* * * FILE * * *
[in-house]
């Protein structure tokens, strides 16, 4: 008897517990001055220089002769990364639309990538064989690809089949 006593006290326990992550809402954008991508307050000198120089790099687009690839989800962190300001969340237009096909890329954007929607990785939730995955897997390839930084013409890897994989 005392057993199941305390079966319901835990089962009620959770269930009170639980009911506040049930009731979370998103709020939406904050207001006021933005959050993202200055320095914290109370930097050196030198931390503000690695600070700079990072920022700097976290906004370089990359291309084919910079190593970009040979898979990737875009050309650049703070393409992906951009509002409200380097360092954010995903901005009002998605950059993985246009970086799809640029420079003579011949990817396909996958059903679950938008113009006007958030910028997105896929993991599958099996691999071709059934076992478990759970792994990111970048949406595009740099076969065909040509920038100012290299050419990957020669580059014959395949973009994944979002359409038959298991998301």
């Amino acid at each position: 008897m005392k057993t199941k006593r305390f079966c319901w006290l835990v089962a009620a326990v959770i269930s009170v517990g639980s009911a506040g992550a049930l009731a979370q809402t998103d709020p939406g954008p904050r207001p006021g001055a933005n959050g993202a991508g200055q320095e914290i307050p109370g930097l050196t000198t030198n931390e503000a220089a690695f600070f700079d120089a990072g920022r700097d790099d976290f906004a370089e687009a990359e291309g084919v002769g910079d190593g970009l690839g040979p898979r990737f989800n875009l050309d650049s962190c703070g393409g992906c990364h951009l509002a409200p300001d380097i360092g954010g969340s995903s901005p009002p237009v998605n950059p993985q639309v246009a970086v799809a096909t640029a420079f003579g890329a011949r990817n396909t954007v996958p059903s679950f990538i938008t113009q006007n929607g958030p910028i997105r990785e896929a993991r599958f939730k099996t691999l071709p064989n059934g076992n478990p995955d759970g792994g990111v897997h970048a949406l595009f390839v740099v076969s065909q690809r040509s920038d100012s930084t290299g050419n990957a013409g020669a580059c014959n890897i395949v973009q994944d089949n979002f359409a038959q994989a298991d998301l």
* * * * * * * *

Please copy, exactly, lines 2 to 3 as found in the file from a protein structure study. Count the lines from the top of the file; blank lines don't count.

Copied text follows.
């Protein structure tokens, strides 16, 4: 008897517990001055220089002769990364639309990538064989690809089949 006593006290326990992550809402954008991508307050000198120089790099687009690839989800962190300001969340237009096909890329954007929607990785939730995955897997390839930084013409890897994989 005392057993199941305390079966319901835990089962009620959770269930009170639980009911506040049930009731979370998103709020939406904050207001006021933005959050993202200055320095914290109370930097050196030198931390503000690695600070700079990072920022700097976290906004370089990359291309084919910079190593970009040979898979990737875009050309650049703070393409992906951009509002409200380097360092954010995903901005009002998605950059993985246009970086799809640029420079003579011949990817396909996958059903679950938008113009006007958030910028997105896929993991599958099996691999071709059934076992478990759970792994990111970048949406595009740099076969065909040509920038100012290299050419990957020669580059014959395949973009994944979002359409038959298991998301």
């Amino acid at each position: 008897m005392k057993t199941k006593r305390f079966c319901w006290l835990v089962a009620a326990v959770i269930s009170v517990g639980s009911a506040g992550a049930l009731a979370q809402t998103d709020p939406g954008p904050r207001p006021g001055a933005n959050g993202a991508g200055q320095e914290i307050p109370g930097l050196t000198t030198n931390e503000a220089a690695f600070f700079d120089a990072g920022r700097d790099d976290f906004a370089e687009a990359e291309g084919v002769g910079d190593g970009l690839g040979p898979r990737f989800n875009l050309d650049s962190c703070g393409g992906c990364h951009l509002a409200p300001d380097i360092g954010g969340s995903s901005p009002p237009v998605n950059p993985q639309v246009a970086v799809a096909t640029a420079f003579g890329a011949r990817n396909t954007v996958p059903s679950f990538i938008t113009q006007n929607g958030p910028i997105r990785e896929a993991r599958f939730k099996t691999l071709p064989n059934g076992n478990p995955d759970g792994g990111v897997h970048a949406l595009f390839v740099v076969s065909q690809r040509s920038d100012s930084t290299g050419n990957a013409g020669a580059c014959n890897i395949v973009q994944d089949n979002f359409a038959q994989a298991d998301l």